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dispossess

[dis-puh-zes]
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verb (used with object)
  1. to put (a person) out of possession, especially of real property; oust.
  2. to banish.
  3. to abandon ownership of (a building), especially as a bad investment: Landlords have dispossessed many old tenement buildings.
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Origin of dispossess

1425–75; dis-1 + possess; replacing Middle English disposseden, equivalent to dis-1 + posseden (< Old French posseder) < Latin possidēre; see possess
Related formsdis·pos·ses·sion, noundis·pos·ses·sor, noundis·pos·ses·so·ry [dis-puh-zes-uh-ree] /ˌdɪs pəˈzɛs ə ri/, adjective

Synonyms

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1. See strip1.
Dictionary.com Unabridged Based on the Random House Unabridged Dictionary, © Random House, Inc. 2018

Examples from the Web for dispossess

Historical Examples

  • But she could not dispossess herself of the belief that he was guilty.

    Henry Dunbar

    M. E. Braddon

  • "You, personally, began this dispossess action," said Mr. Stanley.

  • They had a fascination for her, and she could not dispossess her mind of the thought that she had seen them before.

    Peak's Island

    Ford Paul

  • If he finds I have the right to continue in the farm, he would not wish to dispossess me.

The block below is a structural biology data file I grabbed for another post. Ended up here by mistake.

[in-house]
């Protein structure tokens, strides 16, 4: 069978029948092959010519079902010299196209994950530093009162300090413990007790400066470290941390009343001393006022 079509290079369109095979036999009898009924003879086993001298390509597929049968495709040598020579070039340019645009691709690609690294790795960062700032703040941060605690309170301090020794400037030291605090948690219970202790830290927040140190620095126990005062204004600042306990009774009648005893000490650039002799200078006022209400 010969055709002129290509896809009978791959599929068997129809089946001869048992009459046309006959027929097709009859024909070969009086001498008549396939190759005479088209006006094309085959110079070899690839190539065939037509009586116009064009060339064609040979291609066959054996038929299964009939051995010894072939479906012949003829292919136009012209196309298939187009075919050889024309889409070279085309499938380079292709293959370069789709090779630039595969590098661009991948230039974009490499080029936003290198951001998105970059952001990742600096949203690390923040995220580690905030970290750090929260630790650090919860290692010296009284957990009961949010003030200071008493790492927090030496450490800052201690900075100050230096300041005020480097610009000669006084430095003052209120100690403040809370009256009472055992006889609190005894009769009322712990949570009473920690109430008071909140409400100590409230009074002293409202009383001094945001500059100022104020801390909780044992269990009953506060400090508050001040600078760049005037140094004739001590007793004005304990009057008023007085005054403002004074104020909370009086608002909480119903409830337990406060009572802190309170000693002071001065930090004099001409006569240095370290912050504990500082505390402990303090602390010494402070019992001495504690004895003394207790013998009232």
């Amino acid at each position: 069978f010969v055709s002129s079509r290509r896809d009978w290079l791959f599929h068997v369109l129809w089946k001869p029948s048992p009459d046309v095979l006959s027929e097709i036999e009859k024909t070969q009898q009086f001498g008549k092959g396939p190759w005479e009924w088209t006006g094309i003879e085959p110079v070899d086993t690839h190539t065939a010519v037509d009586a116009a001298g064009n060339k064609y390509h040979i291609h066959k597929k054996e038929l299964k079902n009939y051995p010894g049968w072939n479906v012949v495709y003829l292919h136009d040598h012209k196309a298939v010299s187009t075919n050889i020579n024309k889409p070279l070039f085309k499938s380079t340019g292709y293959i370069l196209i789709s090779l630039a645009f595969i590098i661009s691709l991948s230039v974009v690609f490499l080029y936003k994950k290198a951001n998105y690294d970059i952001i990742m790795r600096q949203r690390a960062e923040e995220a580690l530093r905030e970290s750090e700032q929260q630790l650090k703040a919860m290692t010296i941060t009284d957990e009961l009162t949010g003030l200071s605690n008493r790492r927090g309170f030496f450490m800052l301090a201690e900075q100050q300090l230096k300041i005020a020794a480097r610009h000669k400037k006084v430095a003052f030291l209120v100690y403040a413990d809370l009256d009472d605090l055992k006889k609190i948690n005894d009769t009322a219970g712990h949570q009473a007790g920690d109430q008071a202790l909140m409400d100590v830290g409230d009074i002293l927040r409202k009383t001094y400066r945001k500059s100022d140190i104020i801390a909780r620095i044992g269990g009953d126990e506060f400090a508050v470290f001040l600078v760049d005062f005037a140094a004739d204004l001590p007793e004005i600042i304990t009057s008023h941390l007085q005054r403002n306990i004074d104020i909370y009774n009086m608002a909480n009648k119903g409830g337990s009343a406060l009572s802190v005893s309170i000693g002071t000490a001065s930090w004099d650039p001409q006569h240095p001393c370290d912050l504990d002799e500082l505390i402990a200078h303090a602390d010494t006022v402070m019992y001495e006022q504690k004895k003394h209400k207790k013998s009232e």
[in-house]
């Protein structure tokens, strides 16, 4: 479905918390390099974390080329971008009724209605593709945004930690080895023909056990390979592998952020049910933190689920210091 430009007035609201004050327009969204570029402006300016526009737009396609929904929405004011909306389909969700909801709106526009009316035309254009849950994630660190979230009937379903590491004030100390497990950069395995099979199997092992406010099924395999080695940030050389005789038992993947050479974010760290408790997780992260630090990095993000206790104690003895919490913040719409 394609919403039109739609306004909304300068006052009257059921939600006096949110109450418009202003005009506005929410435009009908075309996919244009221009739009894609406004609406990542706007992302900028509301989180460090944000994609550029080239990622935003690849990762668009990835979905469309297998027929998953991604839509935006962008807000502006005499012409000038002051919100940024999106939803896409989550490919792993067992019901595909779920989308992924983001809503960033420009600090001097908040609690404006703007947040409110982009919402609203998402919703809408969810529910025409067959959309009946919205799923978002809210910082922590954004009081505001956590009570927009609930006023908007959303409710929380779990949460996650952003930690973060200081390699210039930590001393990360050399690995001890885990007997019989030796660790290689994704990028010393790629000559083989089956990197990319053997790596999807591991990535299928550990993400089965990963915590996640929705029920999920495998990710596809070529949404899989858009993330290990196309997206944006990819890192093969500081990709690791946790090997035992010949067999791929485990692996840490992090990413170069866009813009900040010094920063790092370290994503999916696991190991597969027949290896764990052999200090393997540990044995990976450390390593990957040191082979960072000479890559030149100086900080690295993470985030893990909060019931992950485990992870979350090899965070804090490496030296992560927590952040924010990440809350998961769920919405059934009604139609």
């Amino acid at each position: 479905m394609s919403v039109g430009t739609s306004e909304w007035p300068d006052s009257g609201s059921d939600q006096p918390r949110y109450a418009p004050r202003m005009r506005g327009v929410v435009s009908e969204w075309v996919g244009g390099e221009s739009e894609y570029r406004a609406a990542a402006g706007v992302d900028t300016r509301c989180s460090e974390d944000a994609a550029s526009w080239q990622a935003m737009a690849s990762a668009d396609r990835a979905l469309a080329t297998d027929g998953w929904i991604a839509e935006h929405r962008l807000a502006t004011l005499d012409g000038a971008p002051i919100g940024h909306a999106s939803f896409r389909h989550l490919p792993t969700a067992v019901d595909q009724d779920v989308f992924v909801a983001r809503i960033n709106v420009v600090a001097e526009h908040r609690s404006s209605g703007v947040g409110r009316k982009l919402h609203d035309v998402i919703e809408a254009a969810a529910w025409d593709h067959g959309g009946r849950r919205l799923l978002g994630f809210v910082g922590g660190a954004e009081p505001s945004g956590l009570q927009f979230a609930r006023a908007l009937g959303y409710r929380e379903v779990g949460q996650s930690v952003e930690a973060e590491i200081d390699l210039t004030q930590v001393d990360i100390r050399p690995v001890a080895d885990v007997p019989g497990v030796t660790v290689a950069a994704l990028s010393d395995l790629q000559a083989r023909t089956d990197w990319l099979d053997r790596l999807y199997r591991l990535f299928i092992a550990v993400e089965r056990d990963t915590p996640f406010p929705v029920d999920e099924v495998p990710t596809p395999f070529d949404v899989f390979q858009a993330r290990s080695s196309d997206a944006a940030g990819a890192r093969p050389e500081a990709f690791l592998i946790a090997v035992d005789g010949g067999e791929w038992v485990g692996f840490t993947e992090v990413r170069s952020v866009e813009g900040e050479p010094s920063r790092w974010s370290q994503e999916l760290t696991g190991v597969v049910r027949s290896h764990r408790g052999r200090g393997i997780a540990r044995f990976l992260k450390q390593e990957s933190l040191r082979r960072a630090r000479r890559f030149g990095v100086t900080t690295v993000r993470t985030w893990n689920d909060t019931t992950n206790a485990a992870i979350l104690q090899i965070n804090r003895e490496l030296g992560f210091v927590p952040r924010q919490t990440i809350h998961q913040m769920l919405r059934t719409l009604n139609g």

The Rival Crusoes

    W.H.G. Kingston

  • Finally, it occurred to me to dispossess the dog and take his place beneath the bush.


British Dictionary definitions for dispossess

dispossess

verb
  1. (tr) to take away possession of something, esp property; expel
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Derived Formsdispossession, noundispossessor, noundispossessory, adjective
Collins English Dictionary - Complete & Unabridged 2012 Digital Edition © William Collins Sons & Co. Ltd. 1979, 1986 © HarperCollins Publishers 1998, 2000, 2003, 2005, 2006, 2007, 2009, 2012

Word Origin and History for dispossess

v.

late 15c., from Old French despossesser "to dispossess," from des- (see dis-) + possesser (see possess). Related: Dispossessed; dispossessing.

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Online Etymology Dictionary, © 2010 Douglas Harper